• Concurrency is also affected when multiple processes are attempting to change the same data simultaneously.
  • Two approaches to managing concurrent data access:
    • Optimistic Concurrency Model
    • Pessimistic Concurrency Model

Concurrency Models

  • Pessimistic Concurrency
    • Default behavior: acquire locks to block access to data that another process is using.
    • Assumes that enough data modification operations are in the system that any given read operation is likely affected by a data modification made by another user (assumes conflicts will occur).
    • Avoids conflicts by acquiring a lock on data being read so no other processes can modify that data.
    • Also acquires locks on data being modified so no other processes can access the data for either reading or modifying.
    • Readers block writer, writers block readers and writers.
  • Optimistic Concurrency
    • Assumes that there are sufficiently few conflicting data modification operations in the system that any single transaction is unlikely to modify data that another transaction is modifying.
    • Default behavior of optimistic concurrency is to use row versioning to allow data readers to see the state of the data before the modification occurs.
    • Older versions of the data are saved so a process reading data can see the data as it was when the process started reading and not affected by any changes being made to that data.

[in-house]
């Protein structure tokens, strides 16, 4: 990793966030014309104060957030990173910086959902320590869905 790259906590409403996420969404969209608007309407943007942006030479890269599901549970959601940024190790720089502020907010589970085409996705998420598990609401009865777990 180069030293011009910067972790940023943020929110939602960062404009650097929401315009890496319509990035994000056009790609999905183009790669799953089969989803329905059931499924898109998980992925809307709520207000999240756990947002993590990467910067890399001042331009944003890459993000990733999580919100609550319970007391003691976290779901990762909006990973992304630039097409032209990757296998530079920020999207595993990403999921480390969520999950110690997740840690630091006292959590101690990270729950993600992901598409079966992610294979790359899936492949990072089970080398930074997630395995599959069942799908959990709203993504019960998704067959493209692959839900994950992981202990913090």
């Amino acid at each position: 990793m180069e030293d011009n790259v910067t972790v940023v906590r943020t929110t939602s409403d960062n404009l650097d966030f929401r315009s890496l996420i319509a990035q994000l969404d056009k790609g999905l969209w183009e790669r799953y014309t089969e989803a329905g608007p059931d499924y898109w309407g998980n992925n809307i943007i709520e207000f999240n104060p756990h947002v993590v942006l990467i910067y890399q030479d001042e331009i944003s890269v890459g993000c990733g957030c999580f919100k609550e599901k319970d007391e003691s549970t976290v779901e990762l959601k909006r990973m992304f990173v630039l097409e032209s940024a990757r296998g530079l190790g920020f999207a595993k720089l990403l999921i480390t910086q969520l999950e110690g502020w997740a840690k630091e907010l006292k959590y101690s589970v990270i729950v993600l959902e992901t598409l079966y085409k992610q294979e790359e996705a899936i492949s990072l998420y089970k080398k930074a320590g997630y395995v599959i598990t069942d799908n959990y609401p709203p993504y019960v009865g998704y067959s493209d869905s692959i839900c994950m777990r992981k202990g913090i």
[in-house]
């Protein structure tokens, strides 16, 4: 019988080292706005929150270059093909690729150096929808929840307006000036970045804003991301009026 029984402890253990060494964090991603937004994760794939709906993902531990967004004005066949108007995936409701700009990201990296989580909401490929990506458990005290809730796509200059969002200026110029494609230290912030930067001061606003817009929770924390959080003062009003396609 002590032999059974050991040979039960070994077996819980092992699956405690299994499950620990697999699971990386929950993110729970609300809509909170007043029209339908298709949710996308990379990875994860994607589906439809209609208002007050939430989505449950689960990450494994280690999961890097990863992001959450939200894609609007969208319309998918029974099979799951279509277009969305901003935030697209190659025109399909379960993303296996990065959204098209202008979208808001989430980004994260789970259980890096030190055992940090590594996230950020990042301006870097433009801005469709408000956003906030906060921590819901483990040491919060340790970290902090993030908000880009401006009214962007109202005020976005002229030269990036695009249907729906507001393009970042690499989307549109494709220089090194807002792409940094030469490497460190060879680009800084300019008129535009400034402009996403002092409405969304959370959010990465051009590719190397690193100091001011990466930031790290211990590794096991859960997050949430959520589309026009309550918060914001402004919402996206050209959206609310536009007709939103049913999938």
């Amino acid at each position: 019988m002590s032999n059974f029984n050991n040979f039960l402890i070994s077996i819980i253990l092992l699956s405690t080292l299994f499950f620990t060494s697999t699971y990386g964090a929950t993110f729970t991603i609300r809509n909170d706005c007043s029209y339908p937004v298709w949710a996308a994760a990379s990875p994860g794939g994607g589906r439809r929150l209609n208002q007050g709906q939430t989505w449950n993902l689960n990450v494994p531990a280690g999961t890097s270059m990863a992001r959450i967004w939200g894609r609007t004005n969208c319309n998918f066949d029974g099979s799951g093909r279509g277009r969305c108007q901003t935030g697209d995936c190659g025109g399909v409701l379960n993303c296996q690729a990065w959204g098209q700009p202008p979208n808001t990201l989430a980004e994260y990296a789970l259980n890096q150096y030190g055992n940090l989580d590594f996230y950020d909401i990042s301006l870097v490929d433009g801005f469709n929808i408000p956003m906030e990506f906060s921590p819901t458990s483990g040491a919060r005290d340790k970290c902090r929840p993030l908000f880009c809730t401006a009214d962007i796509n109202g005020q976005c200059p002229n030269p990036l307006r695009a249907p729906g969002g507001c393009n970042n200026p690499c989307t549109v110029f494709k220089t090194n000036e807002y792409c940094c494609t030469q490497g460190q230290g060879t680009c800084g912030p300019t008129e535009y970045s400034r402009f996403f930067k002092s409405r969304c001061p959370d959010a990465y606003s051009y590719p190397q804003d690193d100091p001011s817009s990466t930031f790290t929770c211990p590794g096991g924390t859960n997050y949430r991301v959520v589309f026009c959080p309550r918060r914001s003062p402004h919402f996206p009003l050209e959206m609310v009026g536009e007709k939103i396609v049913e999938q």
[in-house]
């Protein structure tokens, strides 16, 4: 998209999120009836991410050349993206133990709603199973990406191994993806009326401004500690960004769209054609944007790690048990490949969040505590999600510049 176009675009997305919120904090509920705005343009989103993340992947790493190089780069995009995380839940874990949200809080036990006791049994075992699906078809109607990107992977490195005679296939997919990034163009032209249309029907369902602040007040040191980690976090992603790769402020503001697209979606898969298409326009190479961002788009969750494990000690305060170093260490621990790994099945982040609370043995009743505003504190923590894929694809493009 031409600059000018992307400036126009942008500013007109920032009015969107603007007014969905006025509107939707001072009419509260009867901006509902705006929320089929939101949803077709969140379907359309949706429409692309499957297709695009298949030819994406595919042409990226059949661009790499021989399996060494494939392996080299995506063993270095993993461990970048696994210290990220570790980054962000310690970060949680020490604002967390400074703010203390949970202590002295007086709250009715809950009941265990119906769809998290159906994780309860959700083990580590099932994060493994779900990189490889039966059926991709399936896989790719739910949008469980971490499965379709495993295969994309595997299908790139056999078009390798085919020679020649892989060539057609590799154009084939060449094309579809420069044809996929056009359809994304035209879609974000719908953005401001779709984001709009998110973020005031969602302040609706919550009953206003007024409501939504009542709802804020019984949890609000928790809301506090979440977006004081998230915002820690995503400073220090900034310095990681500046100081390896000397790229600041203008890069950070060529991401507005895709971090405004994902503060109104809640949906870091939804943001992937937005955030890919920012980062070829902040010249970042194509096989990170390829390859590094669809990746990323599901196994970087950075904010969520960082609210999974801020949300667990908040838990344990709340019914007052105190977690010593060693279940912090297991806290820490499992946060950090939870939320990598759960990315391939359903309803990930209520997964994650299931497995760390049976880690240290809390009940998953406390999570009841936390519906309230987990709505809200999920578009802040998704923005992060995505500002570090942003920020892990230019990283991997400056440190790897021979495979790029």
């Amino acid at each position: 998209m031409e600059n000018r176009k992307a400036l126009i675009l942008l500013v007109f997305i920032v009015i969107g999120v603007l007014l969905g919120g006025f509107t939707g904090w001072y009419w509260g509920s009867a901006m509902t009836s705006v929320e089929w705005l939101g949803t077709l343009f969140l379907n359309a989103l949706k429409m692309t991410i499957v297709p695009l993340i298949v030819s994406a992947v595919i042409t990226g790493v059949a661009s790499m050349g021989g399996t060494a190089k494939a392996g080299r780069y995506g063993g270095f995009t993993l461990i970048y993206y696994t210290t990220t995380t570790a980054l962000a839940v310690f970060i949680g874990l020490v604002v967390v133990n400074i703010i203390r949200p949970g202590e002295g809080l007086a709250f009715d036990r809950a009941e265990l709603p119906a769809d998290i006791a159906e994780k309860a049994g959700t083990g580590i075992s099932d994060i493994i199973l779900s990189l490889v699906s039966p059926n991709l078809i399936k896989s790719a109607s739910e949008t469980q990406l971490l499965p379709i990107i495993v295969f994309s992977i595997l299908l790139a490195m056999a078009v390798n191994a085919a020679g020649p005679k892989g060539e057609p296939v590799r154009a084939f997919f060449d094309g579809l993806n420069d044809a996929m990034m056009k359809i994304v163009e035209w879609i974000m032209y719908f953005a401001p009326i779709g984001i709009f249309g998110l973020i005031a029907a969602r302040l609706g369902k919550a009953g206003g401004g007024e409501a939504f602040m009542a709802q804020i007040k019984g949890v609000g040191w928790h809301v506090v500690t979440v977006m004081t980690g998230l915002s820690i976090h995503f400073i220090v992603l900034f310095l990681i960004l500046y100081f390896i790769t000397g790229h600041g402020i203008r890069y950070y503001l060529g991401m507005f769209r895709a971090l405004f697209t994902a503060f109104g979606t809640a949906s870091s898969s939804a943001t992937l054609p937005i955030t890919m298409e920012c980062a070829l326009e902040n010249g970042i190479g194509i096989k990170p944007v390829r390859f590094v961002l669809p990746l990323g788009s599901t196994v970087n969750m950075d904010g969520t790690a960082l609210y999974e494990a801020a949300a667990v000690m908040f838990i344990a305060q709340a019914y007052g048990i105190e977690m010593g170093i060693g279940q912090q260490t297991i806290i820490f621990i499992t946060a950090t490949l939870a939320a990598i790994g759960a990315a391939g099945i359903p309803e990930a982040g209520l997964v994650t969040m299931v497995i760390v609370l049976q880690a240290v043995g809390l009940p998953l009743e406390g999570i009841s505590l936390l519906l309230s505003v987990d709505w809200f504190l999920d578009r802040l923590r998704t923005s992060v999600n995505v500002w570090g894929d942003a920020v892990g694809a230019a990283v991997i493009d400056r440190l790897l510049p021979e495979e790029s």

• Processes modifying the data is unaffected by processes reading the data because the reader is accessing a saved version of the data rows.
    • Readers do not block writers and writers do not block readers, but, writers can and will block writers.

Transaction Processing

  • A transaction is the basic unit of work in SQL Server.
  • Transaction consists of SQL commands that read and update the database but the update is not considered final until a COMMIT command is issued (at least for an explicit transaction: marked with a BEGIN TRAN and the end is marked by a COMMIT TRAN or ROLLBACK TRAN).
  • Transactions must exhibit all the ACID properties of a transaction.

ACID Properties

  • Transaction processing must guarantee the consistency and recoverability of SQL Server databases.
  • Ensures all transactions are performed as a single unit of work regardless of hardware or system failure.
  • A – Atomicity C – Consistency I – Isolation D- Durability
    • Atomicity: Each transaction is treated as all or nothing – it either commits or aborts.
    • Consistency: ensures that a transaction won’t allow the system to arrive at an incorrect logical state – the data must always be logically correct.  Consistency is honored even in the event of a system failure.
    • Isolation: separates concurrent transactions from the updates of other incomplete transactions. SQL Server accomplishes isolation among transactions by locking data or creating row versions.
    • Durability: After a transaction commits, the durability property ensures that the effects of the transaction persist even if a system failure occurs. If a system failure occurs while a transaction is in progress, the transaction is completely undone, leaving no partial effects on data.

Transaction Dependencies